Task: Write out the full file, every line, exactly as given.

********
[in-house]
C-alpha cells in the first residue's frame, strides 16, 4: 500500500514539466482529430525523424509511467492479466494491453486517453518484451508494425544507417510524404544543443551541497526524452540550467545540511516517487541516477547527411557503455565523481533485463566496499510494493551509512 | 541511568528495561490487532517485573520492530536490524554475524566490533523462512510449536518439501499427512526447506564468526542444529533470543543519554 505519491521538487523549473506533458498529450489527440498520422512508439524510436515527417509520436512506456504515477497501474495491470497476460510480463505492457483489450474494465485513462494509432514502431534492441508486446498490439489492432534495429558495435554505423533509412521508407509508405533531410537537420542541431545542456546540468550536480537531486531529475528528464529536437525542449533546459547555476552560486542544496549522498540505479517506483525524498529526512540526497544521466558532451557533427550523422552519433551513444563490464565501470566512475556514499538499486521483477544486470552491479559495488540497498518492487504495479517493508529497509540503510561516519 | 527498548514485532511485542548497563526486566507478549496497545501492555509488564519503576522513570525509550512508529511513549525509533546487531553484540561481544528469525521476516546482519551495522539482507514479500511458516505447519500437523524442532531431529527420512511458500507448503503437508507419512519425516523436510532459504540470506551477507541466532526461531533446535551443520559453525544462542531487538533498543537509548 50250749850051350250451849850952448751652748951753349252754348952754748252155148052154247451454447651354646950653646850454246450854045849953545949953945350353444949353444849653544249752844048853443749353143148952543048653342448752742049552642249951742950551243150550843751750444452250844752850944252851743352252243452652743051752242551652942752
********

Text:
[in-house]
C-alpha cells in the first residue's frame, strides 16, 4: 500500500514539466482529430525523424509511467492479466494491453486517453518484451508494425544507417510524404544543443551541497526524452540550467545540511516517487541516477547527411557503455565523481533485463566496499510494493551509512 | 541511568528495561490487532517485573520492530536490524554475524566490533523462512510449536518439501499427512526447506564468526542444529533470543543519554 505519491521538487523549473506533458498529450489527440498520422512508439524510436515527417509520436512506456504515477497501474495491470497476460510480463505492457483489450474494465485513462494509432514502431534492441508486446498490439489492432534495429558495435554505423533509412521508407509508405533531410537537420542541431545542456546540468550536480537531486531529475528528464529536437525542449533546459547555476552560486542544496549522498540505479517506483525524498529526512540526497544521466558532451557533427550523422552519433551513444563490464565501470566512475556514499538499486521483477544486470552491479559495488540497498518492487504495479517493508529497509540503510561516519 | 527498548514485532511485542548497563526486566507478549496497545501492555509488564519503576522513570525509550512508529511513549525509533546487531553484540561481544528469525521476516546482519551495522539482507514479500511458516505447519500437523524442532531431529527420512511458500507448503503437508507419512519425516523436510532459504540470506551477507541466532526461531533446535551443520559453525544462542531487538533498543537509548 50250749850051350250451849850952448751652748951753349252754348952754748252155148052154247451454447651354646950653646850454246450854045849953545949953945350353444949353444849653544249752844048853443749353143148952543048653342448752742049552642249951742950551243150550843751750444452250844752850944252851743352252243452652743051752242551652942752